Our expectations shape our experience. We know this at some level, and use it to teach our children to predict a good outcome on the first day of school.
“Have a positive attitude” and “look on the bright side” we tell them, knowing that a rose-colored attitude and expectation can make a difference in what kind of day they will have.
Prepay their confidence card, kinda.
“You’re going to feel a little pinch” the dentist tells us, to lower our expectations of pain. (I’m not falling for it!)
Predictions and expectations—conscious and not—have a stronger influence on everyday behavior than we might have thought, according to Andy Clark, a Professor of Cognitive Philosophy at the University of Sussex and author of “The Experience Machine: How Our Minds Predict and Shape Reality”.
“Strong enough predictions can make us hallucinate” Clark highlights early in the piece.
And here is where he got my attention with the example of “phantom vibration syndrome.” Oh no. I’m all in.
► RINGXIETY, FAUXELLARM and TACTILE HALLUCINATIONS
Phantom vibrations. It’s a THING! I thought it was just me. The phone, always in my left pants pocket, is vibrating. No, it’s not.
So what did I just feel? And on another instance, the phone is vibrating in my left pocket. I reached for it. It wasn’t there. Then I see it on the coffee table in front of me. What’s up with that?
I confess, this has happened several times. I dismissed it as a case of cutaneous miscommunication combined with a brain no longer under warranty. After all, and you can ask my age peers: Things fall apart at 75.
I clearly see objects that aren’t there (floaters, some that look like tardigrades). I hear things that aren’t there (tinnitus: but sometimes the crickets are real). So why shouldn’t I feel sensations on my skin that come from no physical source at all?
I’ll just not mention this to anyone, I thought—at least until things get worse. When I start having phone conversations with the invisible vibrating caller, we’ll seek professional help. (I may just wait for the White Coats to call me. By then, I might not even have to pick up the phone when they do!)
E pluribus unum: From the many, I am only one soul who is afflicted by tactile hallucinations. Solidarity, perpetually-plugged-in brothers and sisters.
Turns out that the “syndrome” has gotten a good bit of attention behind my back since my first smartphone (a Droid) in 2008. Who knew?
It seems I am not losing my mind, but granted, not fully in control of it, either. The condition is benign, I suppose, but there are caveats:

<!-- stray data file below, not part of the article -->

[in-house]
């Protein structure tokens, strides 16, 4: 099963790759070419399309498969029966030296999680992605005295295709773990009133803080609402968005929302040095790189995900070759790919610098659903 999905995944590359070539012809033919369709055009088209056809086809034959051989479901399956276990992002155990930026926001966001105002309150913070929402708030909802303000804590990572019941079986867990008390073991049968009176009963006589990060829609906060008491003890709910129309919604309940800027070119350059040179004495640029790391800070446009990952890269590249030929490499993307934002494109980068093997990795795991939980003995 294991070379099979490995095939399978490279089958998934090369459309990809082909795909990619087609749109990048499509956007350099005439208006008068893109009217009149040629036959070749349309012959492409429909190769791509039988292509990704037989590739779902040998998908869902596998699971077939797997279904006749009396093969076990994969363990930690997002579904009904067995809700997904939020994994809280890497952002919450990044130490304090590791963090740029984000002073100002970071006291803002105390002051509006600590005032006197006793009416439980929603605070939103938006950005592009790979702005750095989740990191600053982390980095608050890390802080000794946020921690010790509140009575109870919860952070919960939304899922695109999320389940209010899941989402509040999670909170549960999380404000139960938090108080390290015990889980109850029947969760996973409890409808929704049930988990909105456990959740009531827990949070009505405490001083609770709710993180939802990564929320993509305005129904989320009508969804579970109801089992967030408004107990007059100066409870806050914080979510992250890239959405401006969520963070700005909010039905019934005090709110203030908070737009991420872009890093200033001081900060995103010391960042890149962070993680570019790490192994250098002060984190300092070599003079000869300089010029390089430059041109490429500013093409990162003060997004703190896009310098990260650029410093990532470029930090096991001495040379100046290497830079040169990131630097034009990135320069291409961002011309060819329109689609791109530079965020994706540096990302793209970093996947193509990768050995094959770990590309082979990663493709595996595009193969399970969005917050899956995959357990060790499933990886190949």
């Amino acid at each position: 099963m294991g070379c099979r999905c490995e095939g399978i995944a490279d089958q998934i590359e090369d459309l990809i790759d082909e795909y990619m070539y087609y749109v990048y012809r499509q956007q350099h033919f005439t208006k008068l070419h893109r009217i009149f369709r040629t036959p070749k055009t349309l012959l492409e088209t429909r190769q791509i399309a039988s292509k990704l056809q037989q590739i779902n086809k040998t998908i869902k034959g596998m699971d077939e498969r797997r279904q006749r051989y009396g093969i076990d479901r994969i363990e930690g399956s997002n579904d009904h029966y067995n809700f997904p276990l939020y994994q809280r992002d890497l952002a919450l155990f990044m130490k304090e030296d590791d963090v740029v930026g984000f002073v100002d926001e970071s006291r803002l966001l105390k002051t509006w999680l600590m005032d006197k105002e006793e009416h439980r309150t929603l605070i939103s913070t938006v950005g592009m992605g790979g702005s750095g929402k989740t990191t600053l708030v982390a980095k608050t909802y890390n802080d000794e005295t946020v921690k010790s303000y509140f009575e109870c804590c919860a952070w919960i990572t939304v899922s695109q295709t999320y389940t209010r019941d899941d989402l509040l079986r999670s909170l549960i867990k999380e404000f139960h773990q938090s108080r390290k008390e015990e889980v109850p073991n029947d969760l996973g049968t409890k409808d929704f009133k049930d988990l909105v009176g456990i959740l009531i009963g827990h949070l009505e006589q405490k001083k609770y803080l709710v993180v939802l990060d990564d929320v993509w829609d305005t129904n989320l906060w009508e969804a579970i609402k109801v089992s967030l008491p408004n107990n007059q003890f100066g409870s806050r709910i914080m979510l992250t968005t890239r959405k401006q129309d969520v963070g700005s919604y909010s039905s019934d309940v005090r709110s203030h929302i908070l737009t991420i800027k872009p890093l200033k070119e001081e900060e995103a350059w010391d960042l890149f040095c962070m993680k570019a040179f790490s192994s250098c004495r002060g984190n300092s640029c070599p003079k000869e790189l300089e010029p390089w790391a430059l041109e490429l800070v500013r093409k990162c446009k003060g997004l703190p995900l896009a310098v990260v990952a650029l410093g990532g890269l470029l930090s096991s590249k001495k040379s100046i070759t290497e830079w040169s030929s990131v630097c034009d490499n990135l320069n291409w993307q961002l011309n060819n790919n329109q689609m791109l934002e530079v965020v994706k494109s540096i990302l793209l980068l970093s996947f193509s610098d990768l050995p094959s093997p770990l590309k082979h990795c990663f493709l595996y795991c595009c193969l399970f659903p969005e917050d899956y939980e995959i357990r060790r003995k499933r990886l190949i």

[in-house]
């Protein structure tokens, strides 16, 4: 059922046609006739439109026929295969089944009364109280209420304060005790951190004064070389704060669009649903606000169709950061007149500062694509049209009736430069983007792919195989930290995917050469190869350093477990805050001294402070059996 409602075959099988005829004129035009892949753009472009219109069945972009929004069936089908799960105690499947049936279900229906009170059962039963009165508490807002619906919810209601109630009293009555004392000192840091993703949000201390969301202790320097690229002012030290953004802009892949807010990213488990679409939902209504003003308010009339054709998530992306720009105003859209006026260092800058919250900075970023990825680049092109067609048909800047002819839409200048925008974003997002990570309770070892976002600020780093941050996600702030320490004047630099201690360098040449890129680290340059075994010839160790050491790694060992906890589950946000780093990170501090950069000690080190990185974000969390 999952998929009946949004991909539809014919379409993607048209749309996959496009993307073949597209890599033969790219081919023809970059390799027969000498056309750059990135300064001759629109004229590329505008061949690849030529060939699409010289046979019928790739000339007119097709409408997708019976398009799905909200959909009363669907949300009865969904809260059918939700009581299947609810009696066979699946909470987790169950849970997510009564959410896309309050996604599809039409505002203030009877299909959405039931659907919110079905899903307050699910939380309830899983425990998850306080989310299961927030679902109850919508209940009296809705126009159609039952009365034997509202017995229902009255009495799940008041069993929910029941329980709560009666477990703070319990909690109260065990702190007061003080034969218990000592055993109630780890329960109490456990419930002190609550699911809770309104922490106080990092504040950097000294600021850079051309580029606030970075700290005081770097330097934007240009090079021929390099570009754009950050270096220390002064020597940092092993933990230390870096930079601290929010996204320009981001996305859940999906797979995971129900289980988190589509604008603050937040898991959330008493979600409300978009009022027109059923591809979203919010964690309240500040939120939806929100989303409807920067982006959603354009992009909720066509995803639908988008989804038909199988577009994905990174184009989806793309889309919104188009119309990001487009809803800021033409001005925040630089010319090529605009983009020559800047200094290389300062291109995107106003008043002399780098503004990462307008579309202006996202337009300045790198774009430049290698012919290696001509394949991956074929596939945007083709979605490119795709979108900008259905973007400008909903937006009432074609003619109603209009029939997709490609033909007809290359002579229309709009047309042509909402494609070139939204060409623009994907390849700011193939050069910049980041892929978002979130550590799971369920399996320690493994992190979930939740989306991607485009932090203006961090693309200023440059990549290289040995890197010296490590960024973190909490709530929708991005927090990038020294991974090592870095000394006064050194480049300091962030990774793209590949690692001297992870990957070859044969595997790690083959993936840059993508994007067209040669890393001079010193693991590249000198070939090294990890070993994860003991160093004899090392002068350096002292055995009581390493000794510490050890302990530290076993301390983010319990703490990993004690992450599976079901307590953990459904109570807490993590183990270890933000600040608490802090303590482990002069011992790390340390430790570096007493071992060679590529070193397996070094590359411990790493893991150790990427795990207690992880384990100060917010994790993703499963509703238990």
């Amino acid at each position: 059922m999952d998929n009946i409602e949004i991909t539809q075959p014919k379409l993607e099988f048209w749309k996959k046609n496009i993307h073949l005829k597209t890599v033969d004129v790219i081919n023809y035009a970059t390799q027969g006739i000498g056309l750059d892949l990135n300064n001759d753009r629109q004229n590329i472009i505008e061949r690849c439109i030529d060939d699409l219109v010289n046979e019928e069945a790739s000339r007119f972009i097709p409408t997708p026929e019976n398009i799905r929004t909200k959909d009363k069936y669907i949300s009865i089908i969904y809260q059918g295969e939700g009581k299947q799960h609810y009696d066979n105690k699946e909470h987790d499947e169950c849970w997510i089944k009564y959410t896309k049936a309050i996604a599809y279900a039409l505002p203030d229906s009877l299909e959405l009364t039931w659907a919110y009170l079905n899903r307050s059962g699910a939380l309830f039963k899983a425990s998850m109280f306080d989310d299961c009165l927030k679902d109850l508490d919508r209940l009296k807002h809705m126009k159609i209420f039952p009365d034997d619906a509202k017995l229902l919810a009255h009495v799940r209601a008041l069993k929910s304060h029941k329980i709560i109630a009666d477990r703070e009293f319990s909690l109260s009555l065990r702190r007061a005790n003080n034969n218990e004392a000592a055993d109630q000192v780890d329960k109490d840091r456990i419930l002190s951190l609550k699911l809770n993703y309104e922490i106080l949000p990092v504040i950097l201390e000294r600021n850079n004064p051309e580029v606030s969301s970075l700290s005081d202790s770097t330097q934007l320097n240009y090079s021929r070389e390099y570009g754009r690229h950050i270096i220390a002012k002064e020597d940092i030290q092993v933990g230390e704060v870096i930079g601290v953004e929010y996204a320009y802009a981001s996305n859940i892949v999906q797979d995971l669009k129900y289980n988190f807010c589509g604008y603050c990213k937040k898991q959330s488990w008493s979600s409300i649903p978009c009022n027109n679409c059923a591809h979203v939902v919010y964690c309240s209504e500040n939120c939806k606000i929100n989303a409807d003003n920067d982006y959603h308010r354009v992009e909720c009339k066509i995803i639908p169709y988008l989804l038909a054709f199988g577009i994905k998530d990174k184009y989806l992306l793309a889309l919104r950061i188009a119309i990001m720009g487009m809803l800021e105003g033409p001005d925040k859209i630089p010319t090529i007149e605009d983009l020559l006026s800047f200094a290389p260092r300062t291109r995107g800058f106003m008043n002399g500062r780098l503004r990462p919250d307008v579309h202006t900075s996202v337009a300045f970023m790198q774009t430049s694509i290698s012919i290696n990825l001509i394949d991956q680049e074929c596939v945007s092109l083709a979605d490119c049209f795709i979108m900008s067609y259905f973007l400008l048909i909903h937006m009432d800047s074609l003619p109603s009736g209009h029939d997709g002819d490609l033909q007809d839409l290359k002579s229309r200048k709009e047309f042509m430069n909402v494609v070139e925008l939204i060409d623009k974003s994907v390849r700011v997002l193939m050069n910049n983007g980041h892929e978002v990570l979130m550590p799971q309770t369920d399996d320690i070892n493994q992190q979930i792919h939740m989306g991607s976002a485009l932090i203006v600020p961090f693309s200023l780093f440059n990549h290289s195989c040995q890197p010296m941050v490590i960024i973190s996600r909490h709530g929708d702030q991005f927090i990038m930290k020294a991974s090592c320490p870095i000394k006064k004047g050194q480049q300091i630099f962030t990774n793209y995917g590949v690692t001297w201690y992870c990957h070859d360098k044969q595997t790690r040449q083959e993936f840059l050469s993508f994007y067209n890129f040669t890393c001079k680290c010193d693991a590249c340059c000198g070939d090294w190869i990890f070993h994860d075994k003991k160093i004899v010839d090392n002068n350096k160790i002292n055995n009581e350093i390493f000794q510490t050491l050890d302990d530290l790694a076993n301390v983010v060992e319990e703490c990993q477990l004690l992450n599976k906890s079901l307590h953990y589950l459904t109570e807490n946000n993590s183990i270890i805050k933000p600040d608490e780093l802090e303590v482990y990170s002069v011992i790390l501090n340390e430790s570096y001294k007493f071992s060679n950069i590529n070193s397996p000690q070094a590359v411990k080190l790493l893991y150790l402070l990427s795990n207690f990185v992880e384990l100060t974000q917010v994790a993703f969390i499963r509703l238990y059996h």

With regard to the so-what of this “syndrome” we find research topics titled…
Possible association between phantom vibration syndrome and occupational burnout
Prevalence and Pattern of Phantom Ringing and Phantom Vibration among Medical Interns and their Relationship with Smartphone Use and Perceived Stress
One researcher asks
“…should we be concerned about what our mind or body may be trying to tell us by the aggravating imaginary emanations from belts, pockets and even purses? Whether PVS is the result of physical nerve damage, a mental health issue, or both, this growing phenomenon seems to indicate that we may have crossed a line in this ‘always on’ society.”
And the conclusion from DermNet quoted above :
No cutaneous features of PVS have been identified in the research. However, PVS has been linked to some psycho-social symptoms such as: Anxiety. Over-vigilance. Psychological stress. Emotional disturbance. Do I have to pick one?
I’m curious. If you have had this experience, but like me, did not know this was a wide-spread experience; or if this is something you’ve been aware for like ever, please share in comments. I guess I should be happy it took 15 years of cell phone use to have my first pocket tingle just in the past few months of 2023.
Can you hear (or feel) me now?
Creek Sounds. Near flowing water, I always hear music, laughter or coffeehouse conversation if I let my mind expect it. It is a kind of intentional self-deception—acoustic pareidolia— the perception of shapes in clouds or the melodies of Vivaldi in a babbling creek. What do you hear sitting stream-side when you let your mind grow calm and receptive?
– Fred First is an author, naturalist, photographer watching Nature under siege since the first Earth Day. Cautiously hopeful. Writing to think it through. Thanks for joining me. Subscribe to My Substack HERE